I was disheartened to read a story in the New York Times this Sunday that revealed that several Department of Energy facilities have not installed programmable thermostats — a failure that is preventing them from saving about $11.5 million annually. Those would be our taxpayer dollars, by the way.
Hence the “Oh sigh” part of my headline.
One of the basic rules for life we all learned somewhere in our adolescence — don’t ask somebody else to do something you’re not willing to do yourself — most definitely applies here and for any organization with a green or energy efficient marketing campaign. In this case, Secretary Chu and President Obama have touted the benefits of simple energy saving measures, like using CFL’s and installing programmable thermostats, and they now look like hypocrites. The end result — beyond embarrassment — is that it gives mainstream consumers who are not exactly dying to rush out and be energy efficient one more excuse to not take action. (To back up that statement: Our 2008 Energy Pulse study showed that likelihood to participate in a variety of energy efficient measures, tested on a scale of 1-5, hovered in the 3-3.5 range.)
Only 7% of the population currently believes companies adopt environmentally friendly practices because their Directors actually care about the environment. So skepticism is about as high as it gets. That’s why walking the talk and transparency are the business advice of the day.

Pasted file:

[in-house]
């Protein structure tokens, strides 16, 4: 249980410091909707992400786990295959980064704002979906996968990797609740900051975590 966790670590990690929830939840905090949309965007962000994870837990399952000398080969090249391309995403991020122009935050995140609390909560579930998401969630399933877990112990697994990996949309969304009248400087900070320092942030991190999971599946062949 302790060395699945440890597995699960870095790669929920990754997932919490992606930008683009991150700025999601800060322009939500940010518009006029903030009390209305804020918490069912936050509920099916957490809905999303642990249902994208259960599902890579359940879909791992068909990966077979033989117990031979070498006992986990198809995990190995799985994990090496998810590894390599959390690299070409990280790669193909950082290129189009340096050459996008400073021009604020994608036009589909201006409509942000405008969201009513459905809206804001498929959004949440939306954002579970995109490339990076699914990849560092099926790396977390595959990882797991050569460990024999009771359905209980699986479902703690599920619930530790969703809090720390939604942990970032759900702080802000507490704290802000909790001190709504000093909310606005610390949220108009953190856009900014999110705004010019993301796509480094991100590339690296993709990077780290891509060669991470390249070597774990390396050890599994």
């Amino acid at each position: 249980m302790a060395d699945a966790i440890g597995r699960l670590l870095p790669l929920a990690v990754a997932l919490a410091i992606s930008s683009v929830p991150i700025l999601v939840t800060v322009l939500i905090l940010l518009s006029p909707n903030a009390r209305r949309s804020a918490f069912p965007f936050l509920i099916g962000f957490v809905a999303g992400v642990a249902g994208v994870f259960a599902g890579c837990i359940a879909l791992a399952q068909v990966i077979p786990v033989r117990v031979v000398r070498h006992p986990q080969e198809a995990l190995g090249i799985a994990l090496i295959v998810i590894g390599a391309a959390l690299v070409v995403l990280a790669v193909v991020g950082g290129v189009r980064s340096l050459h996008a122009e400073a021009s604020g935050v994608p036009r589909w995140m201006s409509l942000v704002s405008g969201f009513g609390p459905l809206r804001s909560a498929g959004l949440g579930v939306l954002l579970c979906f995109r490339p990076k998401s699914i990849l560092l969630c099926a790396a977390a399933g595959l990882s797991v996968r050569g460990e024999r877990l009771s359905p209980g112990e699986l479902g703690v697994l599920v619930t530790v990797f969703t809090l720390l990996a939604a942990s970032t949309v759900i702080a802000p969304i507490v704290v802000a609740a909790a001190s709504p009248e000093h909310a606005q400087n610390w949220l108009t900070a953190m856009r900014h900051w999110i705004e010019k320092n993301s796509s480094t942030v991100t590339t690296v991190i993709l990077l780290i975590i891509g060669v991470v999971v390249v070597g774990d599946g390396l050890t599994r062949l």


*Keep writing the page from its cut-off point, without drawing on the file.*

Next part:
The moral of the story is: don’t follow the DOE’s lead on this. If you’re a utility promoting energy efficiency, don’t leave your headquarters building lit up like a Christmas tree at night. If you’re a consumer packaged goods maker marketing a green product(s), don’t haul a bunch of manufacturing and office waste to the landfill every day. And if you’re an ad agency specializing in motivating mainstream consumers to make sustainable choices, build your office space to LEED standards and hold an inter-office contest with a $1,000 prize to inspire your staff to think even harder about how they can walk the talk. In short, don’t ask your customers to do something you’re not doing yourself.